4 Less expensive to build or refurbish – building outside of city centres is undeniably cheaper and provides fewer logistical issues than getting cranes and trucks into inner London, for instance. Even better for the environment, however, is to find buildings which are already in situ and can be refurbished.

Phil Oram

Phil Oram

5 An opportunity to design the office in a way that is relevant to your employees – companies often spend millions on refurbishment without thinking about what their employees actually need or asking them what they would like.

6 An opportunity to design-in social distancing and germ control – even if Covid-19 suddenly disappears and life returns to normal in the near future, the attitude to social distancing and germs is unlikely to leave with it. Now that society has experienced a pandemic, the need to be better prepared if it happens again is going to be paramount. Companies need to design their offices to naturally embrace social distancing and hygiene. Examples might be fire doors which can be left open to prevent employees touching doorknobs and handles – but which automatically close if a fire alarm sounds. Or built-in sanitiser stations which blend in with the décor. Companies also need to design out pinch points where people could crowd together.

7 A chance to create regional hubs – moving away from the big city can encourage businesses to let go of out of an outmoded obsession with keeping all the best jobs for their central headquarters. This practice is one of the biggest reasons that people commute and refuse to move out of cities – because they feel working in a regional office will be less well paid and less prestigious. By spreading a business around regional hubs, senior staff can work close to home and not necessarily in London without losing out. It also strengthens regional economies and encourages local people to work locally and still achieve their ambitions.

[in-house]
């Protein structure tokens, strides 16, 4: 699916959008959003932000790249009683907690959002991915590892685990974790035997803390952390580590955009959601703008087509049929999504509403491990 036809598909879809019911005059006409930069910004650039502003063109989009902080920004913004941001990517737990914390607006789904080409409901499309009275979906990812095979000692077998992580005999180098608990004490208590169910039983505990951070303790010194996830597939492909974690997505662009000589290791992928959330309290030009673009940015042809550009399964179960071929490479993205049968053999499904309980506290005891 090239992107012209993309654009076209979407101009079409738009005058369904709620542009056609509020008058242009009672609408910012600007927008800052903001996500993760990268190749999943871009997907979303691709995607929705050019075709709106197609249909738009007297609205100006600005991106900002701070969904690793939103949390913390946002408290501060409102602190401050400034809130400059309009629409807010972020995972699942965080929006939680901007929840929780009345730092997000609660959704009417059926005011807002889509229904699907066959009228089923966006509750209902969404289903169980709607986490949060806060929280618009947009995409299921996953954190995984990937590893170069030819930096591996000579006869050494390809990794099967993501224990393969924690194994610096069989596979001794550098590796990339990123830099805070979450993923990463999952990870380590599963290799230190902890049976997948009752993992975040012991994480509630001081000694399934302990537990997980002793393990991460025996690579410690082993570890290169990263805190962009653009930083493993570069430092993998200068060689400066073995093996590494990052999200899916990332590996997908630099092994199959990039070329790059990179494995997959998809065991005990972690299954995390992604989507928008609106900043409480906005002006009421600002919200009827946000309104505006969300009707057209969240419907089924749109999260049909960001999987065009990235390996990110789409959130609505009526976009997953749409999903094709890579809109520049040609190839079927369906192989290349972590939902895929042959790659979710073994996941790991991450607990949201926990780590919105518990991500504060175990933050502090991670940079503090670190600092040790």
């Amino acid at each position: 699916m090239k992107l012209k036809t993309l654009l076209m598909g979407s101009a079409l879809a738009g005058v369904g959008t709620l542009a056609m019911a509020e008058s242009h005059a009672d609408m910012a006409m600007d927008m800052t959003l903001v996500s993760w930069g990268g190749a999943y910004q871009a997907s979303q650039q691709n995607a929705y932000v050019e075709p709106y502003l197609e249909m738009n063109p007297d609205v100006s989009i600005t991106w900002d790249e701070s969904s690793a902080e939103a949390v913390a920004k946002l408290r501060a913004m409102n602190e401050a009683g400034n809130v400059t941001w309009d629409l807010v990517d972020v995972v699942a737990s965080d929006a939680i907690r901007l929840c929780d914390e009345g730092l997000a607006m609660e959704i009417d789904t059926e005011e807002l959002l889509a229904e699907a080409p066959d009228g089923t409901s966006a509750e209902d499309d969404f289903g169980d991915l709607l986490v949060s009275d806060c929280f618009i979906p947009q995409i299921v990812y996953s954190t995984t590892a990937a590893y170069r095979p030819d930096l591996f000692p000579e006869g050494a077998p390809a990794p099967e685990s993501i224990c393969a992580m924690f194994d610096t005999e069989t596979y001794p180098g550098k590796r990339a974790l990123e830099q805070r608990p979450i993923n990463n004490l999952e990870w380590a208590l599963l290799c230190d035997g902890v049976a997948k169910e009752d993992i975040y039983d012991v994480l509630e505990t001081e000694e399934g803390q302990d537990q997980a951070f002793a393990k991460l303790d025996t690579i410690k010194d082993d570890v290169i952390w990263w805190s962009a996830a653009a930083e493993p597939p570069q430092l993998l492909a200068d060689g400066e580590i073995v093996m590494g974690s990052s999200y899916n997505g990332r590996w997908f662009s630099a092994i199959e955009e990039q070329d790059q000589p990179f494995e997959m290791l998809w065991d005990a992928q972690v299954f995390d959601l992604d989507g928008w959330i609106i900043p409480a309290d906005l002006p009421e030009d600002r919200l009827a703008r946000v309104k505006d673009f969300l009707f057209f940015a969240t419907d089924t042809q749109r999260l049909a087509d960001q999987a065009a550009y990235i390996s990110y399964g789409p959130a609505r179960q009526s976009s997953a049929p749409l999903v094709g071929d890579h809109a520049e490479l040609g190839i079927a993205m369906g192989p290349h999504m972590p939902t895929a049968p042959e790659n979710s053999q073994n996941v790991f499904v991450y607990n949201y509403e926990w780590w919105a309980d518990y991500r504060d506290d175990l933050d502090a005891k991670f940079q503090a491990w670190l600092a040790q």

8 Potential for more natural light and cleaner air in the office – moving to a more rural area with cleaner air can be good for employee health, especially if windows can be open and air allowed to flow. This is good for the fight against germs and also good for mental health. Allowing in more natural light is also important.

9 An opportunity to reduce the length of the employee commute and embrace active travel – the UK has the longest commute in Europe at 54 minutes per day and this is bad news for employee health and work-life balance. Moving out of big city centres can make journey times shorter, even if the distance travelled for some employees will be longer. It also gives companies an opportunity to encourage and train local talent to reduce commute times even further in future. The Active Travel trend, encouraging people to cycle or walk to work, is easier to achieve in decentralised workplaces where cycle routes are less busy and less dangerous. Providing bike storage and showers at the workplace is important, too.

10 Potential for greater contact with nature – it’s been proven that having access to nature, and even just being able to see water or natural beauty from the office window, can have a positive impact on employee wellbeing and productivity. Moving out of the big city makes this easier to achieve.